"We came to realize (during the past year) we can't neglect the broken hearts that needed to be mended as well," he said.
Even now, people are just beginning to open up to missionaries in Japan, said Towery. First Baptist Church in Arlington commissioned him and his wife, Yu, to serve in Japan through Kinexxus, a missions network supported by Texas Baptist churches.
Some people affected by the tsunami and earthquake still live in small temporary housing. They are coping, but it still isn't their home, Towery said. Fishermen have lost their jobs and cannot afford to support their families.
"Many of them are still hurting, depressed," Yu Towery said. "Because of that, they are hurting physically."
The missionaries regularly deliver food to people in need and are building relationships with those who are struggling. Baptist General Convention of Texas disaster recovery has scheduled a June 19-26 trip to help them with those tasks. Through interpreters, Texas Baptists will visit with people, get to know their stories and be able to offer support and encouragement.
"These people want to share what's in their heart—what happened to them, what happened to their jobs," Yu Towery said.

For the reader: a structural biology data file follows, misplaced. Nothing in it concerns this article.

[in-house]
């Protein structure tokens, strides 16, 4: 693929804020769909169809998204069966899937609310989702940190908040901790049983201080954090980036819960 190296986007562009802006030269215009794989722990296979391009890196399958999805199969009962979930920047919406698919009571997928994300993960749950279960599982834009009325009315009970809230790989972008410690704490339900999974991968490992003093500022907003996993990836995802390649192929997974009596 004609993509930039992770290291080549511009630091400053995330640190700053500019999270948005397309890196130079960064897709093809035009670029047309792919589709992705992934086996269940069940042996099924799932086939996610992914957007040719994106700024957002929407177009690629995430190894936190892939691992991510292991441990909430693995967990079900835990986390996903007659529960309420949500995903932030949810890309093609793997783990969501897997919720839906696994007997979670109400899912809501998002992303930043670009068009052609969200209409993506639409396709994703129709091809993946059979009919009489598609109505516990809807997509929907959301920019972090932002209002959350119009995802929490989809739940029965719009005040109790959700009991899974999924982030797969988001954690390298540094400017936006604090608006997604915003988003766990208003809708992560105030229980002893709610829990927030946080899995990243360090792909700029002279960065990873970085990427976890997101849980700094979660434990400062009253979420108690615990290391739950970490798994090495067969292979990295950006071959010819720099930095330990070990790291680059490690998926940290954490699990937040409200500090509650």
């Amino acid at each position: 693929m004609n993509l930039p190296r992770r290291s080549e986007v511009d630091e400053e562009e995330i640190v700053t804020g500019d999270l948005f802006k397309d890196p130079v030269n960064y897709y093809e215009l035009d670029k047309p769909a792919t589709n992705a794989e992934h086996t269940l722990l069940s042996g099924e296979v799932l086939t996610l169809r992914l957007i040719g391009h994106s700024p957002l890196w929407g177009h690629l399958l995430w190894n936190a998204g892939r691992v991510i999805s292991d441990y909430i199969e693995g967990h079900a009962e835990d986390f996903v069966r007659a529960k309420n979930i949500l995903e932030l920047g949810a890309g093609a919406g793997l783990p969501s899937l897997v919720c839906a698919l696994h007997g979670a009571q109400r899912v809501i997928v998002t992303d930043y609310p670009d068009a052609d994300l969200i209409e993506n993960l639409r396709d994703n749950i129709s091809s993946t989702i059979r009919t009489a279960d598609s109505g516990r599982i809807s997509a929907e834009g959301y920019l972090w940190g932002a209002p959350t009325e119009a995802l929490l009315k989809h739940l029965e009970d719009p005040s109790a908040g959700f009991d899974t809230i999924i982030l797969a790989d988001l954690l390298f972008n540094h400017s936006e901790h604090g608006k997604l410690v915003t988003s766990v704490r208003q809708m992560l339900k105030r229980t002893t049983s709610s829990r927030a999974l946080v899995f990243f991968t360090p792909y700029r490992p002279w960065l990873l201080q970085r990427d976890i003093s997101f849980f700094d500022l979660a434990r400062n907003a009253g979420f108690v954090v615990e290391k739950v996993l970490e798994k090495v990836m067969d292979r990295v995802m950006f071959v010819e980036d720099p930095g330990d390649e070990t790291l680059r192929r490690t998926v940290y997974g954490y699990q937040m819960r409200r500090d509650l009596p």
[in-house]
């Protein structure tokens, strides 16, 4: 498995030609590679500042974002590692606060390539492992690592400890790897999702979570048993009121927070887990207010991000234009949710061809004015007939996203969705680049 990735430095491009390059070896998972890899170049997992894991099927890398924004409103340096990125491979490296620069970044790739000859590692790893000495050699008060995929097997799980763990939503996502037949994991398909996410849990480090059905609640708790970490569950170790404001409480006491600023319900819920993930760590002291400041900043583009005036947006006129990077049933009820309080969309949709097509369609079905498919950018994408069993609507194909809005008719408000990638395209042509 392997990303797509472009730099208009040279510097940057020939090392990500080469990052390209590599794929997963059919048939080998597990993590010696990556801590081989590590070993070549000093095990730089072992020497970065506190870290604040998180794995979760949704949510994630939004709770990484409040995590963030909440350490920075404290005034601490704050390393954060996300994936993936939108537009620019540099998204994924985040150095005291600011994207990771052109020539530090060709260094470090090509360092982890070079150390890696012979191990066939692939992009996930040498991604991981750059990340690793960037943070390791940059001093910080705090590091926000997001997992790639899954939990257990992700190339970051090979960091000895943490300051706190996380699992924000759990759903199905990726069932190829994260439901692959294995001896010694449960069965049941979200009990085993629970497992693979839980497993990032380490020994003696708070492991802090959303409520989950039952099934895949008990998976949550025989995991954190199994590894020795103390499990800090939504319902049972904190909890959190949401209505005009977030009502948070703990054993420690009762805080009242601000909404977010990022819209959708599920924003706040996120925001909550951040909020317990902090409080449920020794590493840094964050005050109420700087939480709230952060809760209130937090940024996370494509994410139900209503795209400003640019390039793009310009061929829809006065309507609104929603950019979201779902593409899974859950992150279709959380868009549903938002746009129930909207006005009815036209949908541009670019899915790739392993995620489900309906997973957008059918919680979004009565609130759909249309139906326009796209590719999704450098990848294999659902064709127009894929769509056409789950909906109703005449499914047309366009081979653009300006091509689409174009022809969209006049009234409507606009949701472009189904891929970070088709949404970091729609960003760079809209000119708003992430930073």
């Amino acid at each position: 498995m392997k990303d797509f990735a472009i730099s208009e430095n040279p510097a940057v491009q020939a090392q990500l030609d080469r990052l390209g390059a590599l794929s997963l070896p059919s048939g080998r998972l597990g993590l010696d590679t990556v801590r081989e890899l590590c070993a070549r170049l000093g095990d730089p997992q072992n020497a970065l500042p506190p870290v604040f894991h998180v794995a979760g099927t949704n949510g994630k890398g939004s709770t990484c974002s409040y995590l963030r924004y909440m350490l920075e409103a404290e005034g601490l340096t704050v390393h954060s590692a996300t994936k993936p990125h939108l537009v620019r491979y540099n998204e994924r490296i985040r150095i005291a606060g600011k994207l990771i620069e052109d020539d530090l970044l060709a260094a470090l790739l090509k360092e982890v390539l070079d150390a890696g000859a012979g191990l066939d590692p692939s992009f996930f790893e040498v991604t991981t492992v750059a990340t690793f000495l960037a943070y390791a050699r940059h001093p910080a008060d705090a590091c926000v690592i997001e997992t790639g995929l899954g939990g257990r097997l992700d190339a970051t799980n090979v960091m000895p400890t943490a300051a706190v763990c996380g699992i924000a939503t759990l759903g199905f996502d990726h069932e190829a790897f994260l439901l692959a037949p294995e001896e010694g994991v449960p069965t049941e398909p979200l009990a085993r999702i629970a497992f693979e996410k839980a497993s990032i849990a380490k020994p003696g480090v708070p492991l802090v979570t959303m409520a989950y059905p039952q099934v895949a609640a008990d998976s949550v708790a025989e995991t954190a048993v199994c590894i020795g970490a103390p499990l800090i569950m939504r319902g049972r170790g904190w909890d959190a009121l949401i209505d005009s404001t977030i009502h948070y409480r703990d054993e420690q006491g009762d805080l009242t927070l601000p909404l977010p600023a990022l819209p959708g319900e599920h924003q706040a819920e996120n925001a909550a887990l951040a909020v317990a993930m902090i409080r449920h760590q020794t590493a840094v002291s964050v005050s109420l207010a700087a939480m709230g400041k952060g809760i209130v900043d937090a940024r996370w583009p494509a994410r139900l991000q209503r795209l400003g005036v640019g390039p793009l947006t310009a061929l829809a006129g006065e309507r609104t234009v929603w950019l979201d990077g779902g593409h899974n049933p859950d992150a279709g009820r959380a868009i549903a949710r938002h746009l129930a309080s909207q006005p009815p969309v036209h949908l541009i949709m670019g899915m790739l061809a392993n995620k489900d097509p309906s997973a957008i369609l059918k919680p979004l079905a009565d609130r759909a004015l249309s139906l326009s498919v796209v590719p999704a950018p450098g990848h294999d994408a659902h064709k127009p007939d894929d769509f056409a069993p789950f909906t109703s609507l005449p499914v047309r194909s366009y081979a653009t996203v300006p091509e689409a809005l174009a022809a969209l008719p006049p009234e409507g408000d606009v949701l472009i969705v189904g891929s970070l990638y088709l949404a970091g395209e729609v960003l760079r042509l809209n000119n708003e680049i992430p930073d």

The BGCT is making available $500 travel grants to help volunteers defray costs for the trip to Japan, said Marla Bearden, disaster recovery specialist with the BGCT Executive Board staff.
"Our presence helps those affected by the disaster to let them know that they are not forgotten," Bearden said. "The Japanese are excited to meet new people. They enjoy sitting down with people, spending time, telling their story about former jobs and lives. Many of these people have lost every material possession they had. They lost their jobs and loved ones. They need an ear to listen."
For some of the people trip participants meet, Texas Baptists truly will serve as the presence of Christ for someone who knows nothing about Christianity.
"A lot of the people we have reached out to in the last year didn't know about Christianity," Towery said. "They had no contact with Christians. In some cases, they had no word for 'Christian.' They would ask, 'Are you Christ?'"